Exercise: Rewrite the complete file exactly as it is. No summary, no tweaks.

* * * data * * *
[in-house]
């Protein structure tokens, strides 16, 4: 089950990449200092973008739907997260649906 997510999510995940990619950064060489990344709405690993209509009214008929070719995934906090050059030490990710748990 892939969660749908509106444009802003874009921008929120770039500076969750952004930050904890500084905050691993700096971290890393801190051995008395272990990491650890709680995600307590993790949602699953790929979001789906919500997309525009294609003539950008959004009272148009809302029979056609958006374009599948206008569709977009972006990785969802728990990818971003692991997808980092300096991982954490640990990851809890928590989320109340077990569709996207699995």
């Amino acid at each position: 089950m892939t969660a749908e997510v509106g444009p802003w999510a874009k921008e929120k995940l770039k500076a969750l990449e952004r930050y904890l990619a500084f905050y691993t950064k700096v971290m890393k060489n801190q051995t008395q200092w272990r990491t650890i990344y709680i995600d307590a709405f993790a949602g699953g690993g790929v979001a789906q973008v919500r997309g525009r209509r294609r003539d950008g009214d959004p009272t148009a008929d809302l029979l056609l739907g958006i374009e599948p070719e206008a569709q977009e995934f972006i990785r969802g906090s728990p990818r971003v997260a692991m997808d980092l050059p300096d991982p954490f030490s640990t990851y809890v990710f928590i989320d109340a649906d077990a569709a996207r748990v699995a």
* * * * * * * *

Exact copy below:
[in-house]
């Protein structure tokens, strides 16, 4: 089950990449200092973008739907997260649906 997510999510995940990619950064060489990344709405690993209509009214008929070719995934906090050059030490990710748990 892939969660749908509106444009802003874009921008929120770039500076969750952004930050904890500084905050691993700096971290890393801190051995008395272990990491650890709680995600307590993790949602699953790929979001789906919500997309525009294609003539950008959004009272148009809302029979056609958006374009599948206008569709977009972006990785969802728990990818971003692991997808980092300096991982954490640990990851809890928590989320109340077990569709996207699995």
């Amino acid at each position: 089950m892939t969660a749908e997510v509106g444009p802003w999510a874009k921008e929120k995940l770039k500076a969750l990449e952004r930050y904890l990619a500084f905050y691993t950064k700096v971290m890393k060489n801190q051995t008395q200092w272990r990491t650890i990344y709680i995600d307590a709405f993790a949602g699953g690993g790929v979001a789906q973008v919500r997309g525009r209509r294609r003539d950008g009214d959004p009272t148009a008929d809302l029979l056609l739907g958006i374009e599948p070719e206008a569709q977009e995934f972006i990785r969802g906090s728990p990818r971003v997260a692991m997808d980092l050059p300096d991982p954490f030490s640990t990851y809890v990710f928590i989320d109340a649906d077990a569709a996207r748990v699995a």